The release of ICH Q11 has been anticipated for some time now. The purpose of Q11 is to take the Quality by Design concepts mapped out in ICH Q8, Q9, and Q10 and apply them more clearly and specifically to the development and manufacture of drug substances (as opposed to...
Getting some good news for a change, Johnson & Johnson ranks fourth among all companies in Newsweek's annual Green Rankings, ahead of other pharmaceuticals that made the top 100, including: Baxter, BMS, Allergan, Pfizer, Abbott, Lilly, Merck, and Hospira.
Drug manufacturers have been coming to grips with how to leverage social media, from Tweets to blogs, without overstepping the bounds of compliance. Johnson & Johnson and a number of companies have taken the lead, as our Senior Editor for Digital Media Michele Vaccarello Wagner has written.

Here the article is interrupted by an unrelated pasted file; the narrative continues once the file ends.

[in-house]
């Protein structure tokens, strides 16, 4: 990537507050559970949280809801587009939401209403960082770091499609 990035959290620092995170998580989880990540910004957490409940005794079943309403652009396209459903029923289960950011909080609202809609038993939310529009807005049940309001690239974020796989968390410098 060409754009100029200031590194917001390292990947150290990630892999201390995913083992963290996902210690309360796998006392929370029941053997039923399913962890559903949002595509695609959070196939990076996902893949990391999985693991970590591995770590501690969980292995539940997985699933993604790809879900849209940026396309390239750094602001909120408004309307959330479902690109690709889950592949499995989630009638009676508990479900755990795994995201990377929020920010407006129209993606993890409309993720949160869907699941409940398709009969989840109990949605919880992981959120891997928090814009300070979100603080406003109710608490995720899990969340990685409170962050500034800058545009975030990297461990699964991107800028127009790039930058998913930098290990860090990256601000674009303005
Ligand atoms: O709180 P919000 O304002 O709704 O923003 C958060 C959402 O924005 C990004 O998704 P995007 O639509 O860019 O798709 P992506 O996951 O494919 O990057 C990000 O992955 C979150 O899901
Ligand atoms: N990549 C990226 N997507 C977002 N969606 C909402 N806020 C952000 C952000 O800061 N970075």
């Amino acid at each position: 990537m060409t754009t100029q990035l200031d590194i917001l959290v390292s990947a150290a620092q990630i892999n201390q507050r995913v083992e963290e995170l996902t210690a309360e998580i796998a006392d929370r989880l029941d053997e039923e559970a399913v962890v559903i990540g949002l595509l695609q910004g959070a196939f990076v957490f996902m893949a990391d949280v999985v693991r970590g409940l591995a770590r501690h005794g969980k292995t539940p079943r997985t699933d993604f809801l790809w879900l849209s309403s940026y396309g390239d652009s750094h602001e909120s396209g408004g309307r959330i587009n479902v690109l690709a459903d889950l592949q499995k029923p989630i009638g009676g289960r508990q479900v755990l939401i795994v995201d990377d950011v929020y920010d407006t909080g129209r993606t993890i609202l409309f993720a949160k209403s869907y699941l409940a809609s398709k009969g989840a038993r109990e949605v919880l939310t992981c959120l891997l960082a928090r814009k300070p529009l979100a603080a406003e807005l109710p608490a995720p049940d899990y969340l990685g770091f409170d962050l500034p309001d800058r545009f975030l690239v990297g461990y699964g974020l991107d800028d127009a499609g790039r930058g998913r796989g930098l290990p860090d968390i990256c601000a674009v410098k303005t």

Just read Mina Kimes' enlightening account of the J&J McNeil quality disaster in Fortune. Forget about the fact that the adulterated products did not and most likely would not have harmed consumers, the problems cited are very serious and go straight to the heart of GMP's.
No one is tracking pharma's social media presence better than WhyDotPharma, and the site/blog has done a nice review of which pharma companies are Twittering the most (Amgen, Boehringer, JNJ, Genentech), and how they're doing it.
Paul D’Eramo—former ISPE chair, a two-decade veteran of FDA, and current head of Quality and Compliance Worldwide for Johnson & Johnson—always has a finger on the pulse of the regulatory environment, and knows that GMPs are fluid, not static.
The past few months have seen renewed vigor from FDA's DDMAC (Division of Drug Marketing, Advertising, and Communications) in scrutinizing manufacturers' claims of safety and efficacy. In particular, DDMAC has cracked down on makers and marketers of ADHD medications for their alleged false and misleading claims.